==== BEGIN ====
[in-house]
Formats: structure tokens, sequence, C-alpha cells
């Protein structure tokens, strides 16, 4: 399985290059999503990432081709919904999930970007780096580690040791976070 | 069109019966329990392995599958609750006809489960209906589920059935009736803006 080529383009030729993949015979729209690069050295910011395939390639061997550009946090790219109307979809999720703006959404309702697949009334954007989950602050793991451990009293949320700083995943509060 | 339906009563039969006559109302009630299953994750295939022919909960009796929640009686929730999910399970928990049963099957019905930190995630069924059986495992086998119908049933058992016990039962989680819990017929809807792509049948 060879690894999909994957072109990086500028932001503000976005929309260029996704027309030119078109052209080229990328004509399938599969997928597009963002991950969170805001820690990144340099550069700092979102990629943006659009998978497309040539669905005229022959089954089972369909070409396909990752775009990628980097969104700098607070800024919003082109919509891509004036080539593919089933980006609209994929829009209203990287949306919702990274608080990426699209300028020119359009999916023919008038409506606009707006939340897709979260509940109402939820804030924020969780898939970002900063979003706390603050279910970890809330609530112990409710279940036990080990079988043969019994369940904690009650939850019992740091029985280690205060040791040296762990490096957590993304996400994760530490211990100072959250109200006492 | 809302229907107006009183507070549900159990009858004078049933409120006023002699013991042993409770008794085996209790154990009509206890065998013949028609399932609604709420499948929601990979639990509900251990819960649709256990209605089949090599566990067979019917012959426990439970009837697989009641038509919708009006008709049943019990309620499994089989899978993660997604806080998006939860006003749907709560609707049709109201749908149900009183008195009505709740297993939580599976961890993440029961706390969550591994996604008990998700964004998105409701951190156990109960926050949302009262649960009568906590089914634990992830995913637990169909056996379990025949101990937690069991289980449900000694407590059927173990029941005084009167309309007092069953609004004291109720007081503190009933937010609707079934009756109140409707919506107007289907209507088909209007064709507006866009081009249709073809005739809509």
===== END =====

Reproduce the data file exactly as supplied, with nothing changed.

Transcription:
[in-house]
Formats: structure tokens, sequence, C-alpha cells
């Protein structure tokens, strides 16, 4: 399985290059999503990432081709919904999930970007780096580690040791976070 | 069109019966329990392995599958609750006809489960209906589920059935009736803006 080529383009030729993949015979729209690069050295910011395939390639061997550009946090790219109307979809999720703006959404309702697949009334954007989950602050793991451990009293949320700083995943509060 | 339906009563039969006559109302009630299953994750295939022919909960009796929640009686929730999910399970928990049963099957019905930190995630069924059986495992086998119908049933058992016990039962989680819990017929809807792509049948 060879690894999909994957072109990086500028932001503000976005929309260029996704027309030119078109052209080229990328004509399938599969997928597009963002991950969170805001820690990144340099550069700092979102990629943006659009998978497309040539669905005229022959089954089972369909070409396909990752775009990628980097969104700098607070800024919003082109919509891509004036080539593919089933980006609209994929829009209203990287949306919702990274608080990426699209300028020119359009999916023919008038409506606009707006939340897709979260509940109402939820804030924020969780898939970002900063979003706390603050279910970890809330609530112990409710279940036990080990079988043969019994369940904690009650939850019992740091029985280690205060040791040296762990490096957590993304996400994760530490211990100072959250109200006492 | 809302229907107006009183507070549900159990009858004078049933409120006023002699013991042993409770008794085996209790154990009509206890065998013949028609399932609604709420499948929601990979639990509900251990819960649709256990209605089949090599566990067979019917012959426990439970009837697989009641038509919708009006008709049943019990309620499994089989899978993660997604806080998006939860006003749907709560609707049709109201749908149900009183008195009505709740297993939580599976961890993440029961706390969550591994996604008990998700964004998105409701951190156990109960926050949302009262649960009568906590089914634990992830995913637990169909056996379990025949101990937690069991289980449900000694407590059927173990029941005084009167309309007092069953609004004291109720007081503190009933937010609707079934009756109140409707919506107007289907209507088909209007064709507006866009081009249709073809005739809509």